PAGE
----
I NEVER said Lucas had no intention of using her script. Lucas was a fan of Westerns, she had written primarily Westerns and he admits he had a fondness for her which likely led to her hiring.

    It wasn’t until after reading her script he realized he couldn’t use it. Perhaps this is why upon hiring the next screenwriter he decided to share all the information possible with him.

    Lucas’ original plan for the Saga was to direct the first movie, create the universe and characters and then hand the franchise off to different writers and directors for each subsequent movie. So maybe he calls in a writer of Westerns and says, “Give me an ice planet, some new creatures, the heroes get separated and run with it. Leigh Brackett give me your take on a Star Wars movie.”

    Is it possible Brackett’s draft was so (I won’t use the word “bad”) unStar Warsy that it forced him to abandon that idea for the next 30 years? And only now that he’s a worn-out, old man is he ready to attempt to hand it off again.

    Lucas is on record as saying it was his fondness for Brackett and her death that prompted him to give her a writing credit for ESB (of course Lucas could be lying again). So whatever the normal criteria of original content or usable content are to receive a writing credit, she didn’t meet it.

    Lucas also claims he consulted child psychiatrists regarding the “reveal” of Vader. Maybe during the time Brackett was writing her draft he was debating “If” to do the reveal, “how” to do it, “WHEN” to do. Perhaps the “reveal” wasn’t supposed to come until Episode VI or VII or VIII. Why are we so locked into ESB? We all know the timeline of the Saga was accelerated. Emperor wasn’t supposed to die until Episode IX, etc., etc.

    Also with the reveal coming so late in ESB it doesn’t impact any of the plot sequences and if you examine it closely how many actual lines of dialogue are affected? Three?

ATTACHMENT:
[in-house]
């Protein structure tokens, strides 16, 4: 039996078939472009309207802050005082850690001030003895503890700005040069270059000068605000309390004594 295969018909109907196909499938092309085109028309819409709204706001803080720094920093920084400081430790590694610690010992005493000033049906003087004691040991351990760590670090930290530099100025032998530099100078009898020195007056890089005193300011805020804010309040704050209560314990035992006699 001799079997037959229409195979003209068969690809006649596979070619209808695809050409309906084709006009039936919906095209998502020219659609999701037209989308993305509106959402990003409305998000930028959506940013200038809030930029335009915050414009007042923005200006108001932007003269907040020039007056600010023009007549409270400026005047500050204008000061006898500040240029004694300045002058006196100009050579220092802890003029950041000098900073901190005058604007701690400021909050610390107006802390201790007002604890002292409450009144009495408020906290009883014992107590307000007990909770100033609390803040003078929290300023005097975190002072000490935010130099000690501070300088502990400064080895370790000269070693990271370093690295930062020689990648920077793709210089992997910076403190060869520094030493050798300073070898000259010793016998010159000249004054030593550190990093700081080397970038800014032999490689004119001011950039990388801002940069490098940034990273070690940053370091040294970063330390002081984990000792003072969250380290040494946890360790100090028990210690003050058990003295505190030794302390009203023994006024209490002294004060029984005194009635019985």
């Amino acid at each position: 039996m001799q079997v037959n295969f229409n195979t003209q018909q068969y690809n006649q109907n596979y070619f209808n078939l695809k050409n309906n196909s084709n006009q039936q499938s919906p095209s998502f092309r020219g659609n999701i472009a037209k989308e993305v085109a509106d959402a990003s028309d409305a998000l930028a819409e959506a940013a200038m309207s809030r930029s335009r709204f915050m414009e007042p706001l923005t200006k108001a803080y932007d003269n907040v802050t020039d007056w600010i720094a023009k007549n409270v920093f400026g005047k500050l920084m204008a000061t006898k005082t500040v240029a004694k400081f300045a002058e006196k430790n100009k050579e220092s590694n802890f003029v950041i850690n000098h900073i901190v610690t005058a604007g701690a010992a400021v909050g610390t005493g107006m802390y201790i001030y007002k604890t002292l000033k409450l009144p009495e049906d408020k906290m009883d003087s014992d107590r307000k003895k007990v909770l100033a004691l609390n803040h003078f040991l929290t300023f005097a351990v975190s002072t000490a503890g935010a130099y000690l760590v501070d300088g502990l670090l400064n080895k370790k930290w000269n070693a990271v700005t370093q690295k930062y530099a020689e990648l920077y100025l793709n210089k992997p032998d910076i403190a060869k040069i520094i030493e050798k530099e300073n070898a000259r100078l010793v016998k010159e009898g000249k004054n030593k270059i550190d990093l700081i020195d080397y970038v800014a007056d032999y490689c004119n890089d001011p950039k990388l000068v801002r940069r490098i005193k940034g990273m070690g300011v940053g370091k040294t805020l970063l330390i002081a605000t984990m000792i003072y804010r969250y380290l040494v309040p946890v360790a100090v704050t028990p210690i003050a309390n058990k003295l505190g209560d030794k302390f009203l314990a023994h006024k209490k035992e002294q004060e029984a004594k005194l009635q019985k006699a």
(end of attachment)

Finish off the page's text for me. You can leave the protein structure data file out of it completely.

“That’s not true. That’s impossible”, works with “Obi-Wan killed your father.” Same goes for “Ben, why didn’t you tell me.” Why would the first draft screenwriter need to know the big reveal if it could be inserted in so easily?

    Let’s see if this theory bakes your noodle….

    When Darth Vader was “born” the good man that was Anakin Skywalker ceased to exist. Thus allowing Father Skywalker to appear in spirit form to Luke (a la the young Hayden Christenson in RoTJ) in the same script that features Darth Vader as a separate entity. Right back to Lucas’ split-persona philosophy regarding the character.

    So as you see; while I sit here in my underwear in my parent’s basement I can shoot a thousand and one holes through the notion that Brackett’s ESB draft is a piece of information that holds up to cross examination. As I said before it is not conclusive to either side of the debate.
  13. MatthewZ Force Ghost

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    In the Star Wars Annotated Screenplays Bouzereau says that he was allowed to flip through very early outlines for the Saga. A document that can essential be referred to as The Journal of the Whills.